At the center of Susan Quinn’s fascinating and gossipy Eleanor and Hick is Eleanor’s own “love affair,” as Quinn puts it, with the AP reporter Lorena Hickok. In 1932, as Eleanor campaigned around the country for her husband, Hickok asked the AP to assign her to that beat. “She’s all yours now, Hickok,” an AP editor wired. For weeks, Hickok, at age thirty-nine a decade Eleanor’s junior, was her constant companion. As the Roosevelt Special traveled from town to town, they shared a compartment and got to know each other, exchanging stories of difficult childhoods. “May I write some of that?” Hick asked. “If you like,” Eleanor replied. “I trust you.”

On election day in November 1932, Hickok joined the Roosevelts and their inner circle for supper at their home on New York’s East 65th Street. Eleanor greeted her at the door. “When I came in,” Hickok recalled, “she kissed me and said softly, ‘It’s good to have you around tonight, Hick.’” Over the next few months, Quinn writes, “A secret intimacy…developed between them. When they had to part, their final words to each other were ‘je t’aime et je t’adore.’” As for FDR, accustomed by then to Eleanor’s separate life, he accepted his wife’s new friend—so long as it didn’t make the papers.

“Hick, my dearest, I cannot go to bed tonight without a word to you,” Eleanor wrote the day after her husband’s dramatic inauguration in March 1933. “You have grown so much to be a part of my life that it is empty without you even though I’m busy every minute…O! darling, I hope on the whole you will be happier for my friendship…. All my love.”

That letter was the first of several thousand they would exchange, an honest, transparent chronicle of their relationship. “My dear if you meet me, may I forget there are other reporters present or must I behave?” Eleanor asked Hick that spring. “I shall want to hug you to death. I can hardly wait.” Was their relationship a sexual one? Ever since Blanche Wiesen Cook disclosed the intimate nature of their friendship in the first volume of her biography in 1992, a scholarly consensus has emerged to the effect that, yes, Eleanor and Lorena were “romantic.”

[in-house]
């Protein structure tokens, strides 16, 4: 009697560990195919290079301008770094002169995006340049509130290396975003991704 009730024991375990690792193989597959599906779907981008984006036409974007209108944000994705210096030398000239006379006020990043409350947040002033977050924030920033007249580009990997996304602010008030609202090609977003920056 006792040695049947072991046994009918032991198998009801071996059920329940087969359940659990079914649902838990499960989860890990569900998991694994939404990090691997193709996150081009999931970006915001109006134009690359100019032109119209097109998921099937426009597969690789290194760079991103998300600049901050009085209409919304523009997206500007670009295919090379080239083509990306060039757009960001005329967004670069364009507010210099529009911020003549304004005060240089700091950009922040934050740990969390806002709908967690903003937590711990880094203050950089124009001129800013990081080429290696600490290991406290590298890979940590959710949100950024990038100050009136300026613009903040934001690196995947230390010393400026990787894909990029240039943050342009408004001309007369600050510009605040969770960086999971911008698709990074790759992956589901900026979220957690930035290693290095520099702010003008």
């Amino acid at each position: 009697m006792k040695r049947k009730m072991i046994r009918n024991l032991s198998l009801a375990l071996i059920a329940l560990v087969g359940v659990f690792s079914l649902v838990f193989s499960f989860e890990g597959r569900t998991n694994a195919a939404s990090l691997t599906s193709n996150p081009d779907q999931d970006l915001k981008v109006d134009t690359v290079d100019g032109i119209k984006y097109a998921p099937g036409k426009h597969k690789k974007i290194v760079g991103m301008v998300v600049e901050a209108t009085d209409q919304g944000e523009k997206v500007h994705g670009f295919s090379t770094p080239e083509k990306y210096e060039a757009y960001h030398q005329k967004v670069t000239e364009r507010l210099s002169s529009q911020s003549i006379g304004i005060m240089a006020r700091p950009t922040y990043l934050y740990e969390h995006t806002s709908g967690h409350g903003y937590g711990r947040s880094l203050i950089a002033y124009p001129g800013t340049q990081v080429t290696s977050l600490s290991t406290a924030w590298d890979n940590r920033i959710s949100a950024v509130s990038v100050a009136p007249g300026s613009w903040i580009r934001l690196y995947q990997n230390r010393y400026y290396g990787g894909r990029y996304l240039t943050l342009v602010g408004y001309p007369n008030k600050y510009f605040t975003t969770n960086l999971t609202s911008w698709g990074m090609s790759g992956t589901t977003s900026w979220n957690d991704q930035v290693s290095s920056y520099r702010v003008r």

Complications came quickly. “I do understand your joy and pride in your job, and I have a deep respect for it,” Eleanor wrote to Hickok in April 1933, but she was sure that Lorena would have “a happier time” with her and without responsibilities for the AP. So Hickok, vulnerable to the quiet force of Eleanor’s will, gave up her job as a reporter, her paycheck, and her professional identity, moved into the White House, and went to work as a field investigator for FDR’s Federal Emergency Relief Administration.

Hickok’s sacrifice marked the peak of their union. For her, there followed professional frustration, financial insecurity, and an unbalanced relationship with the woman who’d rewritten her life. Already in 1935, Quinn remarks, “Hick’s intense craving for intimacy was beginning to feel suffocating to Eleanor.” Eleanor herself admitted to Lorena, “You have a feeling for me which I may not return in kind.” Eleanor kept her friends “forever,” but her circle of affection was not exclusive. “She was always going to be tied not only to a husband,” Quinn writes delicately, “but to bonds of duty and friendship with many others.”

New relationships were formed. For several years in the 1940s, Hick and Judge Marion Harron, Quinn notes, were “a couple,” while Eleanor grew close to the youth leader Joe Lash and later to Dr. David Gurewitsch, her primary physician—“I love you as…I have never loved anyone else,” she wrote to the young Dr. Gurewitsch in 1956. Over the years, Eleanor and Hick drifted further and further apart. Yet a few weeks before Eleanor died, she visited Hick in her small apartment in Hyde Park. “She stayed more than an hour,” Hick wrote, “and we had a long, quiet, relaxed, intimate talk that I shall always treasure.”